His specimens, extensive archives and fieldbooks are housed in the University and Jepson Herbaria libraries and archives. Most of his specimens from California have been databased in the Jepson Online Interchange for California Floristics − Jepson eFlora and form a multi-institutional Consortium of California Herbaria database. Many honors came to Willis Linn Jepson during his long and productive lifetime, commemorations afterwards, they include: Founded the California Botanical Society, was president of it from 1913–15 Fellow of the California Academy of Sciences, American Academy of Arts and Sciences, Royal Society of Arts, American Geographical Society Delegate to the International Agricultural Congress at Liége, to the International Botanical Congresses at Cambridge and Amsterdam Councilor of the Rancho Santa Ana Botanic Garden UC Berkeley colleagues honored him with the Faculty Research Lectureship in 1934 Foreign member of the Société Linnéenne de Lyon and the National Botanical Society of Czechoslovakia Life member of the American Genetic Association.
The Saxifragaceae genus Jepsonia, host of plant species botanical and common names, are named after him in commemoration. The Jepson Herbarium at the University of California, Berkeley is named for him; the Jepson Manual: Higher Plants of California is named in his honor. Willis Jepson Middle School is named after him in California. Beidleman, Richard G.. "Willis Linn Jepson—"The Botany Man"". Madroño. 47: 273–286. Constance, Lincoln. "Willis Linn Jepson, 1867-1946". Science. 105: 614. Doi:10.1126/science.105.2737.614. PMID 17788560. Jepson Herbarium website – Obituary of Willis Jepson California Botanical Society website – the society was founded by Jepson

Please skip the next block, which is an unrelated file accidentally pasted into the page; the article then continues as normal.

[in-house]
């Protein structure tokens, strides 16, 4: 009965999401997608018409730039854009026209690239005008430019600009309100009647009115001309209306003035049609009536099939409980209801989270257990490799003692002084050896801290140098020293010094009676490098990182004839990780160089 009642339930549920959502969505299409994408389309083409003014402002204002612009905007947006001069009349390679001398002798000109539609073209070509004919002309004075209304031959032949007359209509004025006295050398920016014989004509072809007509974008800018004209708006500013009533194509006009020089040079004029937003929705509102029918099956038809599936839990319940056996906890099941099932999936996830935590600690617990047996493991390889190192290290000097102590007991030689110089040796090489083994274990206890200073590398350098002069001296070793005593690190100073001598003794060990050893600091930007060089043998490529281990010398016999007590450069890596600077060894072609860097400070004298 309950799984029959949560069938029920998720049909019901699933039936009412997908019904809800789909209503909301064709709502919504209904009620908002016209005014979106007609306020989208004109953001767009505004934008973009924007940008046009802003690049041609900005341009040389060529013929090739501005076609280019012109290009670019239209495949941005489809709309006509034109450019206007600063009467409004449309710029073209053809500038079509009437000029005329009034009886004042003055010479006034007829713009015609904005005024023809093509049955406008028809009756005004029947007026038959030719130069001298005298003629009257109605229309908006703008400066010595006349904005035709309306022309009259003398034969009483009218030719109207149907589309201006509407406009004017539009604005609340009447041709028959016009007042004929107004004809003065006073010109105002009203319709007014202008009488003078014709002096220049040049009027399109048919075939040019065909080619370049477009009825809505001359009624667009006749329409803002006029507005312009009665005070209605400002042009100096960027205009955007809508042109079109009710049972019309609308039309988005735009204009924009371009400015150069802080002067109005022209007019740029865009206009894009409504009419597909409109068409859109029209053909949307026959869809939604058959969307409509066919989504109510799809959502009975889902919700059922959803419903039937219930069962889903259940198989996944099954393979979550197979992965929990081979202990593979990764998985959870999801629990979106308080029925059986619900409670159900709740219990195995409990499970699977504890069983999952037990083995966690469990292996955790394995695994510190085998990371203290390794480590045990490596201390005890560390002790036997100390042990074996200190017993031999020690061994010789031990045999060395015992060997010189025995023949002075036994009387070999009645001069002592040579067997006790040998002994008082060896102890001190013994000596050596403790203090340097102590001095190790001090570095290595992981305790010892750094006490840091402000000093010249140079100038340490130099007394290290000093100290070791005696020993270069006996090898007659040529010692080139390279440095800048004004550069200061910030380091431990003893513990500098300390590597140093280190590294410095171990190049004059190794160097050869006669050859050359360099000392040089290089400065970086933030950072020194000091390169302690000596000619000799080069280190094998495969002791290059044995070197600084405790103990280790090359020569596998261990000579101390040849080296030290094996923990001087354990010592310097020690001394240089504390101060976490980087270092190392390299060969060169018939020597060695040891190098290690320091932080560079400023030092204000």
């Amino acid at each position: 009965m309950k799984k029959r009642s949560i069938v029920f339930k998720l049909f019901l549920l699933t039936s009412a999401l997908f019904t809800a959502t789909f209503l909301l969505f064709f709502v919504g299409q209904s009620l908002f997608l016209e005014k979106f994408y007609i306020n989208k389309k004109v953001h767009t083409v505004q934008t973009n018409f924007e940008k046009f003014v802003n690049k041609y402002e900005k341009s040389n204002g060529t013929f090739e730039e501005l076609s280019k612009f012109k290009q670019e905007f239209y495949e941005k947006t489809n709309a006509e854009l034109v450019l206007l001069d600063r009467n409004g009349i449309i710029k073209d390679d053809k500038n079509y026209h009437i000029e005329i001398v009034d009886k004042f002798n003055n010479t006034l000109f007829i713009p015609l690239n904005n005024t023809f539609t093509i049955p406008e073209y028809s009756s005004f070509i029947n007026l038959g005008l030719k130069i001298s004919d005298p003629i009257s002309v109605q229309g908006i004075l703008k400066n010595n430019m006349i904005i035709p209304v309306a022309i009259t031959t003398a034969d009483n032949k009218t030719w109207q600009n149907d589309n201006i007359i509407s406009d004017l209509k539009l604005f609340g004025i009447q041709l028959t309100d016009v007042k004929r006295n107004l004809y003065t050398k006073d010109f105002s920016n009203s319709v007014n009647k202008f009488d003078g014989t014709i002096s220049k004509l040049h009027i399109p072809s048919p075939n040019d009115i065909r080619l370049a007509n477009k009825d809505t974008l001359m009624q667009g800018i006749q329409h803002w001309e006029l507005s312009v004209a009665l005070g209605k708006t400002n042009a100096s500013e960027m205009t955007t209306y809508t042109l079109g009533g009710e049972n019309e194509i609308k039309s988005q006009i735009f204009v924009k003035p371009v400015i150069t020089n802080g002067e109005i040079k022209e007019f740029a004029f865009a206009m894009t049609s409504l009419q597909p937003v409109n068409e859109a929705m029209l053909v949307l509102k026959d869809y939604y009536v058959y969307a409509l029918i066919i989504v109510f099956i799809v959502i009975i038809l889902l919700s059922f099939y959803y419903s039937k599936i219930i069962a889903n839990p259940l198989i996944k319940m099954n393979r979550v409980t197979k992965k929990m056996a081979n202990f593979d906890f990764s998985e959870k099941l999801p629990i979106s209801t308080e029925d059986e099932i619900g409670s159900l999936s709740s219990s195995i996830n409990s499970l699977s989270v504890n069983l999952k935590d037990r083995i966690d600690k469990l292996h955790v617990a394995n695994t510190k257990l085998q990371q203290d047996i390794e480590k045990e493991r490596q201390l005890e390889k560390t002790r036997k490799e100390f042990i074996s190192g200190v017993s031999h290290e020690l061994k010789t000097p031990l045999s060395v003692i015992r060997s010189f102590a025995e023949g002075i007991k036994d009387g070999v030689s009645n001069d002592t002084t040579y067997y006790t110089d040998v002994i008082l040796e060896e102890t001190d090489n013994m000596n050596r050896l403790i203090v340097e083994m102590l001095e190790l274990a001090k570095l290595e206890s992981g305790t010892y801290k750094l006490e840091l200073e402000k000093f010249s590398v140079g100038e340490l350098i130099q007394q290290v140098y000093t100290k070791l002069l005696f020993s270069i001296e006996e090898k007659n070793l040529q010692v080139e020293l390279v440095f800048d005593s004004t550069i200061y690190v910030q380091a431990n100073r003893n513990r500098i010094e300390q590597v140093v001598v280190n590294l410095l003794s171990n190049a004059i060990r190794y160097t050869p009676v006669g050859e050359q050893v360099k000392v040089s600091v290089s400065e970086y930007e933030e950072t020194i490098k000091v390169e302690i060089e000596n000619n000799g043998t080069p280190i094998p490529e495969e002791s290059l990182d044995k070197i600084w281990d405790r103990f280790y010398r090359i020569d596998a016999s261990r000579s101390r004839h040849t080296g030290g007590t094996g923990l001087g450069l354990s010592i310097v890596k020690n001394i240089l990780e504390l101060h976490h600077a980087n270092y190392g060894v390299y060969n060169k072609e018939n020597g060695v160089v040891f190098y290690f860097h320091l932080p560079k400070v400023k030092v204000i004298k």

The conservation movement known as nature conservation, is a political and social movement that seeks to protect natural resources including animal and plant species as well as their habitat for the future. The early conservation movement included fisheries and wildlife management, soil conservation, sustainable forestry; the contemporary conservation movement has broadened from the early movement's emphasis on use of sustainable yield of natural resources and preservation of wilderness areas to include preservation of biodiversity. Some say the conservation movement is part of the broader and more far-reaching environmental movement, while others argue that they differ both in ideology and practice. Chiefly in the United States, conservation is seen as differing from environmentalism in that it aims to preserve natural resources expressly for their continued sustainable use by humans. Outside the U. S. the term conservation more broadly includes environmentalism. The conservation movement can be traced back to John Evelyn's work Sylva, presented as a paper to the Royal Society in 1662.